The Alaska portion of a massive Arctic undersea broadband project is complete

By Yereth Rosen, Arctic Now - October 26, 2017

With the last 40 miles of a massive subsea fiber optic system just installed, the company Quintillion said it has completed the first phase of a massive project that will ultimately link the North American Arctic to modern communications systems in the rest of the world.

The 40-mile subsea addition completed earlier in October completes a network that connects Nome to Prudhoe Bay, reaching coastal communities in between, the Anchorage-based company said in a statement. Additionally, there is a new a new terrestrial fiber from Fairbanks to Prudhoe Bay that was installed last spring and has already started operation on a test basis, Quintillion said.

Most of the system was laid last year. The whole 1,400-mile fiber optic system is expected to launch commercial operations in December, providing high-speed broadband access to previously underserved northern Alaska, the company said.

“Completing the Alaska phase is a significant step for our groundbreaking project,” George M. Tronsrue III, Quintillion’s interim chief executive officer, said in a statement. “Our team overcame considerable challenges, including operating in a short, harsh and unpredictable Arctic construction season.”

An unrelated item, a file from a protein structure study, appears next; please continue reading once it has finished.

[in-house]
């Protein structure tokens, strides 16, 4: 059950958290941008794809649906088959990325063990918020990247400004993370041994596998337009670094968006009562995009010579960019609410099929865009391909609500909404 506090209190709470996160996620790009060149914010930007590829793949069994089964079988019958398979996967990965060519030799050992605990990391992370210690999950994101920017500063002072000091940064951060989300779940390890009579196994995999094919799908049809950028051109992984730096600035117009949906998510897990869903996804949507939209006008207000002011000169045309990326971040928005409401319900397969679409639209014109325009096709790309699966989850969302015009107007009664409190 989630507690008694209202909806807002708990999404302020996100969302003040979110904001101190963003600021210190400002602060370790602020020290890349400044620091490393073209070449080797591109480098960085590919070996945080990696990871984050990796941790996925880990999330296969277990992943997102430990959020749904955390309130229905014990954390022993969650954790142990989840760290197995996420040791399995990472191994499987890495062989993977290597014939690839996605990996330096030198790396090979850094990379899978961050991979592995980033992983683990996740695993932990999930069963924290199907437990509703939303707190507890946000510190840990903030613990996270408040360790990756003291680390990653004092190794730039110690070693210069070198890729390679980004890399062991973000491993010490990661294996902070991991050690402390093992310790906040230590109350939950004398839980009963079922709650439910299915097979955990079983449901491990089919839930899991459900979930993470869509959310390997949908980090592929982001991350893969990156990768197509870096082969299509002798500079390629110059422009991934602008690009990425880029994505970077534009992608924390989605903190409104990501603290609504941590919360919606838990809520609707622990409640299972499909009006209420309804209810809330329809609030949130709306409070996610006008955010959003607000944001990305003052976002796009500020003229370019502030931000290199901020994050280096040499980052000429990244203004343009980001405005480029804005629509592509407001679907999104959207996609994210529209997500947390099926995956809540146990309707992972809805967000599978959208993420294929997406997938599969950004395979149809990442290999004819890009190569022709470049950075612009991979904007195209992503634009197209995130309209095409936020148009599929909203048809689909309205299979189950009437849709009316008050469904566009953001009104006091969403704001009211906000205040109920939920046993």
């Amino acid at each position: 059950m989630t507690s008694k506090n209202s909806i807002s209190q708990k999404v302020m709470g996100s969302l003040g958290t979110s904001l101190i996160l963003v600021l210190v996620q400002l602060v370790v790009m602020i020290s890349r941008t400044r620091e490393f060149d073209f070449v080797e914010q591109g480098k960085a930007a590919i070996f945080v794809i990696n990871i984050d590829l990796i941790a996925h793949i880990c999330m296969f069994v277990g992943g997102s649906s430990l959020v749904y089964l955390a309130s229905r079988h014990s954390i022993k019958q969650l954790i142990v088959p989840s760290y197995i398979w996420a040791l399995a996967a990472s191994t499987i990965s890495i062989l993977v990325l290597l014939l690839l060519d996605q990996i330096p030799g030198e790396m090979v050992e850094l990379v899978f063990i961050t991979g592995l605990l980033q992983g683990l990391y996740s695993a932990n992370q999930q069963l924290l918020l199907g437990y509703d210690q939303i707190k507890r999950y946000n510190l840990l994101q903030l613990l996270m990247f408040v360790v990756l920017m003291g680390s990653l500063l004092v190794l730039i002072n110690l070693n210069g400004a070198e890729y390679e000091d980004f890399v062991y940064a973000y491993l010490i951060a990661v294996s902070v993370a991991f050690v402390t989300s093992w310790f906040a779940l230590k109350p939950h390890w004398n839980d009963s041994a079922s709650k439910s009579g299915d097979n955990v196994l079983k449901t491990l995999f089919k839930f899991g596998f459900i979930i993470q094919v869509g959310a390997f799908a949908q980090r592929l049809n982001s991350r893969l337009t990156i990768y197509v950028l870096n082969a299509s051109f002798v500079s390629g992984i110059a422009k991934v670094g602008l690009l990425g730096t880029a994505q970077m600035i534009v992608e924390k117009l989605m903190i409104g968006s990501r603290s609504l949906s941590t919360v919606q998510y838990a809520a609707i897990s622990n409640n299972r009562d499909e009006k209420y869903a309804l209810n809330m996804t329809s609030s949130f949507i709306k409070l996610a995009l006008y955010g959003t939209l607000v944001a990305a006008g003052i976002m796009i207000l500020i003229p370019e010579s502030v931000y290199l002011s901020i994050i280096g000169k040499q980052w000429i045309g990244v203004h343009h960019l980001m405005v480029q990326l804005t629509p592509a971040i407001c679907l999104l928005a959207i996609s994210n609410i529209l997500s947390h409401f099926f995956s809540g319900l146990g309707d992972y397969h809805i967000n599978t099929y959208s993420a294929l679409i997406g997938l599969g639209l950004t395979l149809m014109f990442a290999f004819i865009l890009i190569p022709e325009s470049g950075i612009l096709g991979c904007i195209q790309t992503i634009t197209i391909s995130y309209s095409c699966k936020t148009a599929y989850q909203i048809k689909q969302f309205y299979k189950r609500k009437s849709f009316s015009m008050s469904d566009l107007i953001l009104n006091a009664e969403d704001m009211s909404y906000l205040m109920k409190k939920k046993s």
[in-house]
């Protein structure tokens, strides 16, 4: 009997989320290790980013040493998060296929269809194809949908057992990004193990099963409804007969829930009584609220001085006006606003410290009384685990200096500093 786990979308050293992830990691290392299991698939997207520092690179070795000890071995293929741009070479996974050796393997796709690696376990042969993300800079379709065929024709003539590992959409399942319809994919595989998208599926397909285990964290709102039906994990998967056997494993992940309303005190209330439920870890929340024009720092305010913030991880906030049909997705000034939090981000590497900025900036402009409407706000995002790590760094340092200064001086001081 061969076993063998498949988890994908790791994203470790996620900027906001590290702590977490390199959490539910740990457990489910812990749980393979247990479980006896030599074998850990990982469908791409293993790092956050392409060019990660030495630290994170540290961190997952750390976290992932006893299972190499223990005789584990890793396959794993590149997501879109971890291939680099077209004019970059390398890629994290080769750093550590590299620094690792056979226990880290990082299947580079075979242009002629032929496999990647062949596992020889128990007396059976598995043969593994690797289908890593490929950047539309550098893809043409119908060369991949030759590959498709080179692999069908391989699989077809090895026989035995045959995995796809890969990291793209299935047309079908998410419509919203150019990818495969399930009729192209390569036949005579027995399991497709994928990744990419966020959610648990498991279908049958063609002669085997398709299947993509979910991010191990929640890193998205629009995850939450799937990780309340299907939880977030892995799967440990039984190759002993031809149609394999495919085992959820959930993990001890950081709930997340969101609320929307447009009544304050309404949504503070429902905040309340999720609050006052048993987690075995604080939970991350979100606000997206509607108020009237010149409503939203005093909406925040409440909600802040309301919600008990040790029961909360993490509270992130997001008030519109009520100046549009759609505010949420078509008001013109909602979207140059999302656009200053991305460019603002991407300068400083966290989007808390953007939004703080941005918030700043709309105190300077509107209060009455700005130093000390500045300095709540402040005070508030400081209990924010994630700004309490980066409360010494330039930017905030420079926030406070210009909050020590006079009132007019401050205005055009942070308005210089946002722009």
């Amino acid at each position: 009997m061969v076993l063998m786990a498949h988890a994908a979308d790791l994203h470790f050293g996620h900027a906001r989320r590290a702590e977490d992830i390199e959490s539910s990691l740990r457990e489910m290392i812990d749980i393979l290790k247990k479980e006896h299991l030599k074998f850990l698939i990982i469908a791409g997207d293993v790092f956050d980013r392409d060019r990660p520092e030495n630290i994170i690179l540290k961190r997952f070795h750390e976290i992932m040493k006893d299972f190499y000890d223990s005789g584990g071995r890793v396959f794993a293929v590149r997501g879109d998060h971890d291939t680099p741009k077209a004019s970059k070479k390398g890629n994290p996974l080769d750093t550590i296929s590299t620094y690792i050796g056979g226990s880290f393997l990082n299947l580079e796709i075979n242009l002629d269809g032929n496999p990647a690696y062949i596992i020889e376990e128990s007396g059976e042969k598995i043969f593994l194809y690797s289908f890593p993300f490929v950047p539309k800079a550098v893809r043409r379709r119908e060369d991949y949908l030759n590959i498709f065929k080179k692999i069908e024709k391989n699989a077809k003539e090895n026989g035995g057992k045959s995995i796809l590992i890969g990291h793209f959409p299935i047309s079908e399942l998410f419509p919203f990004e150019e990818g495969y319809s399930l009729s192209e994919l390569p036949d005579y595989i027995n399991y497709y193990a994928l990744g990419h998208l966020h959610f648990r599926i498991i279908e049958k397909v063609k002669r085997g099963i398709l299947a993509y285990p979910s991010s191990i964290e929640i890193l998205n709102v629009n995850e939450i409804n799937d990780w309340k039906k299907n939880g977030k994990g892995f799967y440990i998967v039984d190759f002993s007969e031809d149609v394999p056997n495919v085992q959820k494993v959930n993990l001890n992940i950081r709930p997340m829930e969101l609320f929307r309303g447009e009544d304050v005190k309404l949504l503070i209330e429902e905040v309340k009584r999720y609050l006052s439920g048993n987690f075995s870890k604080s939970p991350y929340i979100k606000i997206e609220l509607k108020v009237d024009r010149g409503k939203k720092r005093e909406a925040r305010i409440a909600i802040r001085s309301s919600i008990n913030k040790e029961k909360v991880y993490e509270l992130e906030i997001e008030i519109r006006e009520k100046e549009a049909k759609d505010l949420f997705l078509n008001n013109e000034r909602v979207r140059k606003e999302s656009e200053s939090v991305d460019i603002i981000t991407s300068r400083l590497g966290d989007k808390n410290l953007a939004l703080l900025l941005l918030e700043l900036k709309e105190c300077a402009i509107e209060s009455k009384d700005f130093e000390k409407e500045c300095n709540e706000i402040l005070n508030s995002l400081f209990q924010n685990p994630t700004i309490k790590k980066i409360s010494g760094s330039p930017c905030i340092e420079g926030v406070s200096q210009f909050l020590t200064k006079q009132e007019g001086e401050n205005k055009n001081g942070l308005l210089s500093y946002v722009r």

The goal is to link communities and industrial sites in the Arctic and subarctic to modern communications systems — a service that has been scarce in in the past.

“Our mission is to deliver the same capacity to our Alaska markets the rest of the US has enjoyed for the past two decades,” Tronsrue said in the company’s statement. “Our team overcame considerable challenges, including operating in a short, harsh and unpredictable Arctic construction season. We’re proud of our work and what it will mean to these Alaska communities.”

The Alaska portion is just the first phase of what Quintillion plans. A second phase would link the Arctic Alaska system to Asia, with fiber optic cable installed westward in the Bering Sea and North Pacific to end in Tokyo. The third phase would expand eastward through the Beaufort Sea and North Atlantic, ultimately reaching London.